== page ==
From Trans-Tasman yesterday

via the tipline, this was published in Trans-Tasman yesterday. It echoes what I said a week ago.

Meanwhile Goff questioned his front bench colleagues last week as to whether he should resign as leader. The questioning took place at a pre-caucus meeting of the front bench group. It followed publication of at least three opinion polls showing Labour slipping heavily in electoral popularity.

Caucus sources says the response to the question was muted, with one senior MP saying

“it’s up to you Phil.” There was no disagreement. The catalyst for a leadership discussion is the realisation if Labour slips further respected list MPs like Kelvin Davis and Stuart Nash may lose their places.

As I said, people who shouldn’t be talking with me are. There are serious problems in Labour’s caucus. The main problems is their factionalisation and the fact that no one is prepared to step up. The whispers about Shane Jones are just a prelude. The polls this weekend may provide the catalyst. The real issues though is there appears to be no one with guts and determination.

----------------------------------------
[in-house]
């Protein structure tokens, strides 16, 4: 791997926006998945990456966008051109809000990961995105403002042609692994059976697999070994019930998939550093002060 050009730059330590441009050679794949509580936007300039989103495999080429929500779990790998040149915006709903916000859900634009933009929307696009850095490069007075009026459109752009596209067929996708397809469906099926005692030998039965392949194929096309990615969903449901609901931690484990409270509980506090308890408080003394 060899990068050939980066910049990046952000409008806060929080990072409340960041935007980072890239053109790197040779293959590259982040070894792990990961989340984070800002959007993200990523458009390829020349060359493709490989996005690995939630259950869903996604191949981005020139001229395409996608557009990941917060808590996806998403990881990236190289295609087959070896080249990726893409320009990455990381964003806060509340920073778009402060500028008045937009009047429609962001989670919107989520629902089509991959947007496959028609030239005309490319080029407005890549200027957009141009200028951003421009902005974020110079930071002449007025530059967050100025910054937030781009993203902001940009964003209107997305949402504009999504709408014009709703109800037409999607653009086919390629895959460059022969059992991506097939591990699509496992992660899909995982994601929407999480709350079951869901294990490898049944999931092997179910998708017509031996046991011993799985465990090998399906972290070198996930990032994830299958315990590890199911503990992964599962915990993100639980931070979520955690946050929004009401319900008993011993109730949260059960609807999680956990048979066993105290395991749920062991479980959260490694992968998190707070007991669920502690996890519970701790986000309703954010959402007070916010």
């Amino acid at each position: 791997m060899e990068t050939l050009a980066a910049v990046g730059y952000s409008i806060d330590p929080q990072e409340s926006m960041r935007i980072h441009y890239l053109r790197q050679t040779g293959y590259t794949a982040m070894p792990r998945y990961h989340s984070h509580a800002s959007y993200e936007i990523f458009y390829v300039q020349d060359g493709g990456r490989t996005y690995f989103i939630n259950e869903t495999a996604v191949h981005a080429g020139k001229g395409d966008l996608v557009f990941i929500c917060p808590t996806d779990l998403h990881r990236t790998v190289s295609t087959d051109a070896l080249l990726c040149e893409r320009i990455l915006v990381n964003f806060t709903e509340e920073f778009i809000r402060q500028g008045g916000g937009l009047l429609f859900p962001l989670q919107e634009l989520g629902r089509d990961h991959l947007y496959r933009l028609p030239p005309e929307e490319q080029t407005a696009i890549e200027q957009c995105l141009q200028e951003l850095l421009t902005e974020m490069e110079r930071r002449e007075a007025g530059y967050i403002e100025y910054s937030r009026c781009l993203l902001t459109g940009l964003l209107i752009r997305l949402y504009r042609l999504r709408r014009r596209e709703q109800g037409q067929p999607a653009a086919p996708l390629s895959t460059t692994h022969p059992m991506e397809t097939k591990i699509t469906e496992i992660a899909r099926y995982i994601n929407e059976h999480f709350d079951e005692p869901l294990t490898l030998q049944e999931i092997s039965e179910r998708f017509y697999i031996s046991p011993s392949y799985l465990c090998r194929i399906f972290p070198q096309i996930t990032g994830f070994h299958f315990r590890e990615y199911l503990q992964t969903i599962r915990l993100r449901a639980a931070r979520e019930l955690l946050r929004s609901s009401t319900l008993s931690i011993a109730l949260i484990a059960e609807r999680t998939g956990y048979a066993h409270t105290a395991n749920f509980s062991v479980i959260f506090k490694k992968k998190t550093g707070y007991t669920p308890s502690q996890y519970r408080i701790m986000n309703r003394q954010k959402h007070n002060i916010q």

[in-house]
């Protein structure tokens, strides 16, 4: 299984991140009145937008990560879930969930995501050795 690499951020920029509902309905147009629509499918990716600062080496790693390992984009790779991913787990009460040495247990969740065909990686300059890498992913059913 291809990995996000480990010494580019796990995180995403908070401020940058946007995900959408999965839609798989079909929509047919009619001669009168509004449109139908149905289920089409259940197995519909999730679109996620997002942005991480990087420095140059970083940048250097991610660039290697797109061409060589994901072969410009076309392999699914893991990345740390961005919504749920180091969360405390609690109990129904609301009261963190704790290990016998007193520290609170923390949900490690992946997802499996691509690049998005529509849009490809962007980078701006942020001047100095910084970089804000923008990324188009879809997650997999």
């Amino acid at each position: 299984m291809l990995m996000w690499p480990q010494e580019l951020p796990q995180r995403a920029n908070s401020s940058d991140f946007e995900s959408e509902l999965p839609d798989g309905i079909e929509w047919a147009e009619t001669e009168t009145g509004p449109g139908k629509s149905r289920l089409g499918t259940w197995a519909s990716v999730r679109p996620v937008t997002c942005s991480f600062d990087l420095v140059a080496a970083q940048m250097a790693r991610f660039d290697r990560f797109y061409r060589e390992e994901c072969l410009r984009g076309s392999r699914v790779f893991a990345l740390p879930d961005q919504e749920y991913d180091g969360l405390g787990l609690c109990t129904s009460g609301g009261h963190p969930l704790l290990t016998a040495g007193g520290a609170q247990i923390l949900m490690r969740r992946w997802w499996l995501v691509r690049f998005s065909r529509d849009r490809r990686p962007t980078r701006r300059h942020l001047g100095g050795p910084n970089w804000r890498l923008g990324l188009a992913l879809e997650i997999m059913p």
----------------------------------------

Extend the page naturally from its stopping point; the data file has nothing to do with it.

There is a real opportunity for someone not widely touted as a leader yet to jump in and gazump the chickens like Cunliffe and Parker and at the same time cauterize the ambitions of Andrew Little who is still outside of the parliament.


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As much at home writing editorials as being the subject of them, Cam has won awards, including the Canon Media Award for his work on the Len Brown/Bevan Chuang story.  And when he’s not creating the news, he tends to be in it, with protagonists using the courts, media and social media to deliver financial as well as death threats.

They say that news is something that someone, somewhere, wants kept quiet.   Cam Slater doesn’t do quiet, and as a result he is a polarising, controversial but highly effective journalist that takes no prisoners.

He is fearless in his pursuit of a story.

Love him or loathe him.  But you can’t ignore him.

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